Leader Blues

Monday, October 09, 2006

EDITORIALS>>Hastert won’t resign

House Speaker J. Dennis Hastert says flatly that he will never resign his leadership post because of the mushrooming page scandal, and we would never suggest that he should quit, at least not for his shocking but predictable weakness in the page matter.

Denny Hastert is not much of a leader and never has been — he is a born follower, of his mentor Tom DeLay for the past eight years— but it is entirely up to the dwindling Republican membership in the House to determine who is the best one to lead them.

Like every other matter apparently, this is about political advantage, not justice or probity or the national well-being.
Hastert and the other party leaders who knew about Congressman Mark Foley’s harassment of teen-age pages and just chatted about it among themselves did nothing in the end because word could get out about Foley and harm the Republican Party’s image.

They followed the course of the hierarchy of the Catholic Church when word sifted up about priestly abuse of youngsters. Better to let things rest and protect the church from criticism.

The church, after all, was bigger than a few kids, and the party’s control of Congress was more important than the sensibilities of a few teenagers.

So it is up to 233 GOP Congress members to decide whether Hastert’s indecision and judgment will endanger their own elections back home, and Hastert divined Thursday that the members thought him not to be a great liability.
They are probably right.

Voters are not going to hold individual Republican candidates for Congress accountable for Mark Foley’s terrible behavior or Denny Hastert’s craven leadership.

Neither are voters going to hold their own Republican member or candidate responsible because others in the party’s national leadership who knew about the page business did nothing other than to alert the lethargic Hastert and his aides.
Thursday, the chief of staff to the New York Republican who chairs the Republican House Campaign Committee resigned. He apparently had been trying fruitlessly to get his boss and others to take action for a couple of years, ever since he left Foley’s staff.

Thursday, Hastert held a news conference back in his suburban Chicago district to announce his insistence on keeping his leadership job and to say that the House leadership (but not him personally) took responsibility for doing nothing. That sounded manly enough, but then he blamed — who else? — Bill Clinton.

He said Clinton or his “people” probably knew about the Republican congressman’s sexually charged notes to pages and decided to leak them to the media five weeks before the election to help get Democrats elected. Bill Clinton is, indeed, a busy man nowadays.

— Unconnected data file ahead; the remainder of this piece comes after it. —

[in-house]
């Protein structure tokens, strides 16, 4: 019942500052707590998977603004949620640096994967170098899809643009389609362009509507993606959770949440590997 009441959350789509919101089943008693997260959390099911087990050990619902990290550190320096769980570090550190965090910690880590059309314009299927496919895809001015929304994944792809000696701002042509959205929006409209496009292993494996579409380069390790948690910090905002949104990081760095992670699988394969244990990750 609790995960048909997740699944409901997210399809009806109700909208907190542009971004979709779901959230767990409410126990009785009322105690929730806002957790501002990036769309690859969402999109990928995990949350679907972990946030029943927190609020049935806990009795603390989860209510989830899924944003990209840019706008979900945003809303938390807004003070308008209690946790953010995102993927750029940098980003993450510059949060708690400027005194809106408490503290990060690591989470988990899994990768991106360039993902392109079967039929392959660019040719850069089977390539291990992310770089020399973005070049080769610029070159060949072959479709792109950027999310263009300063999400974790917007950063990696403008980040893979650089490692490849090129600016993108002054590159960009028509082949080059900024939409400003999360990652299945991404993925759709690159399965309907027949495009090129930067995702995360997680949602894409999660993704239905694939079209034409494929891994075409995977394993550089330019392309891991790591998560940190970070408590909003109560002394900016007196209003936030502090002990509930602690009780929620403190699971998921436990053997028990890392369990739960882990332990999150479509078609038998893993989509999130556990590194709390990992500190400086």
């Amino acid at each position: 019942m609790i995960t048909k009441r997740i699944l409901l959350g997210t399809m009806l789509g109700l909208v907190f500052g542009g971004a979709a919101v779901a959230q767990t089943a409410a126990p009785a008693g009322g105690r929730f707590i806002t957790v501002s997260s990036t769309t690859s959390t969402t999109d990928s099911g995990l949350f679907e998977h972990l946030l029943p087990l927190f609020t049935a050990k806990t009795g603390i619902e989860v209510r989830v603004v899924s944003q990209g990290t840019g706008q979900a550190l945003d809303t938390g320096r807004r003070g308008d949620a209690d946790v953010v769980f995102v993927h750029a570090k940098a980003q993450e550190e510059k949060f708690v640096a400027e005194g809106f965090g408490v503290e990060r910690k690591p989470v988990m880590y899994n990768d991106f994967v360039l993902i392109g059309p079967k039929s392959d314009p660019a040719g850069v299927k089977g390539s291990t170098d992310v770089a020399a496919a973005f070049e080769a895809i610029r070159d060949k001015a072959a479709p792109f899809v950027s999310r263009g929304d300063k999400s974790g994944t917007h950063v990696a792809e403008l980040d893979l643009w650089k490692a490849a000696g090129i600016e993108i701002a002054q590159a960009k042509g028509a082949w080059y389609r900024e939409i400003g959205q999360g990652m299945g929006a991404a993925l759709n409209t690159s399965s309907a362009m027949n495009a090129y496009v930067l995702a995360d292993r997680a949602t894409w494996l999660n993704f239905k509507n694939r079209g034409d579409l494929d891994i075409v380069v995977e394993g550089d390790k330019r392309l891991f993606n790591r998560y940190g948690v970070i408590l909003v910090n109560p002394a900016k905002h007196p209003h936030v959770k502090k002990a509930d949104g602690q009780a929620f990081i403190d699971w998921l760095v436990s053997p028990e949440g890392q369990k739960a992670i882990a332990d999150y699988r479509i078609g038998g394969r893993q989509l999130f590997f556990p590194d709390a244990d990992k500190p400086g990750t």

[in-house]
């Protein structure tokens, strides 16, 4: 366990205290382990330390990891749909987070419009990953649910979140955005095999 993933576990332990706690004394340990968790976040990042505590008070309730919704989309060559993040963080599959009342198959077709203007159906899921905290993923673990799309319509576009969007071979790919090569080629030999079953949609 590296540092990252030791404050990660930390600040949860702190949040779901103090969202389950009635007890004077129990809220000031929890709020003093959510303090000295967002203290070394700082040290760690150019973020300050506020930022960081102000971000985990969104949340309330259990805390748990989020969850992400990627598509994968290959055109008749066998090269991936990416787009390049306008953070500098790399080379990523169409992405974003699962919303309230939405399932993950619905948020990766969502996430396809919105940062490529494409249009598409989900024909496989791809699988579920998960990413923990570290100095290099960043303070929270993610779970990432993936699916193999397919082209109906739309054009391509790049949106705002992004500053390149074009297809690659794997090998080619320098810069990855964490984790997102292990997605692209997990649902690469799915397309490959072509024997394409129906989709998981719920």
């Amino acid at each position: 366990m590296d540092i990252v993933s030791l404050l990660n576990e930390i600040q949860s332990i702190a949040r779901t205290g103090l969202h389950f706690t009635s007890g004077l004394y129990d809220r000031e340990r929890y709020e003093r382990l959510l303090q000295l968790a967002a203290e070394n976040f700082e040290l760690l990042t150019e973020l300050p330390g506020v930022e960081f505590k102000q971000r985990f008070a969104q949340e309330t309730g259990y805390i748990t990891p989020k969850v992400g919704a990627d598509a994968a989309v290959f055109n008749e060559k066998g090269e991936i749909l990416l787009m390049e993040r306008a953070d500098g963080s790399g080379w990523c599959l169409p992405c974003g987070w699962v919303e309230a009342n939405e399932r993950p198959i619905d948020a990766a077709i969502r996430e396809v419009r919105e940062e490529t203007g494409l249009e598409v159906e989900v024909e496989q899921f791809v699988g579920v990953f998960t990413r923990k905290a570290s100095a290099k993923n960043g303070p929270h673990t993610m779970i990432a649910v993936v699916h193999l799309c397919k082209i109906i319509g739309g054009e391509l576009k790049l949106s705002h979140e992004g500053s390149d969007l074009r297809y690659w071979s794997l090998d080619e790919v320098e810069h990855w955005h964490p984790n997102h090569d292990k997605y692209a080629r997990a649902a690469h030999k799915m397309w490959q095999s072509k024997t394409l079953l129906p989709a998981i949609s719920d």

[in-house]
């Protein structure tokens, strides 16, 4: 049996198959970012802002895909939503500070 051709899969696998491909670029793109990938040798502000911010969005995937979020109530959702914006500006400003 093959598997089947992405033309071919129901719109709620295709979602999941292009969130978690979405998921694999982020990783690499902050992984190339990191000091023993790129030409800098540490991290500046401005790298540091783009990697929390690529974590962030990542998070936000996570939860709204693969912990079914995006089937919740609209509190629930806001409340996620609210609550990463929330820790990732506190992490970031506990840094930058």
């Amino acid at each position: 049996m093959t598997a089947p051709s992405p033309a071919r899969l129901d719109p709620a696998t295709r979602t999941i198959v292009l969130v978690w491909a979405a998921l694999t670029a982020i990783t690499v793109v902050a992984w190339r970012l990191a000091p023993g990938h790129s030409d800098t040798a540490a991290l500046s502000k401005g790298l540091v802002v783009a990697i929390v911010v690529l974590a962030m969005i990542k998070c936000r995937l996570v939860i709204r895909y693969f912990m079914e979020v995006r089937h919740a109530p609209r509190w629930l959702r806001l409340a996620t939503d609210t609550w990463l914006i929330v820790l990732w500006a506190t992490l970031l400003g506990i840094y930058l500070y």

But does it not bespeak a lack of respect for Hastert’s own colleagues to suggest that no Republican would dare expose another Republican’s sinful dalliances with children, that it could only be a Democrat, and only a Democrat as low as Bill Clinton?

If Mark Foley’s iniquities and Hastert’s inertia should not affect the fortunes of other Republican candidates around the country, it is harder to make the case for separation in the other, far larger disgrace that plagues the Grand Old Party in 2006, the lobbying and influence-peddling scandal.

Foley at least has done his party the great favor of pushing Abramoff and the K Street Project off the front pages and even out of the front sections of the papers.

That tide of muck touches nearly everyone’s hem because the political money loosed by the K Street arrangements floods every Republican’s election treasury.

Congressional Republicans’ only good defense is that Democrats might have been just as rotten if they had the power and if they were half as good at it. The House of Representatives, ceremoniously known for two centuries as “the people’s house,” now belongs to K Street lobbyists for corporate and international interests.

Washington now has 65 lobbyists for each of the 535 members of Congress, and they spend $200 million a month co-opting members of Congress and administration officials.

Three Republican congressmen, including Majority Leader DeLay, have now resigned. Two have been indicted and one of those is already in prison. The investigation reaches other congressional offices.

President Bush said he did not remember talking to Abramoff, the convicted head of the K Street syndicate, and that he did not frequent the White House.

But Abramoff’s former firm last week documented nearly 500 contacts with the White House in the three years before he surrendered and turned state’s evidence.

There is a plausible suspicion that many Democrats are aching for the Republicans to fall so that the people’s party can get its hands on the DeLay-Abramoff apparatus and assure its ascendance for a while.

Either way, it is a matter that every voter should contemplate before Nov. 7. Less or more deserving, one party will control the House.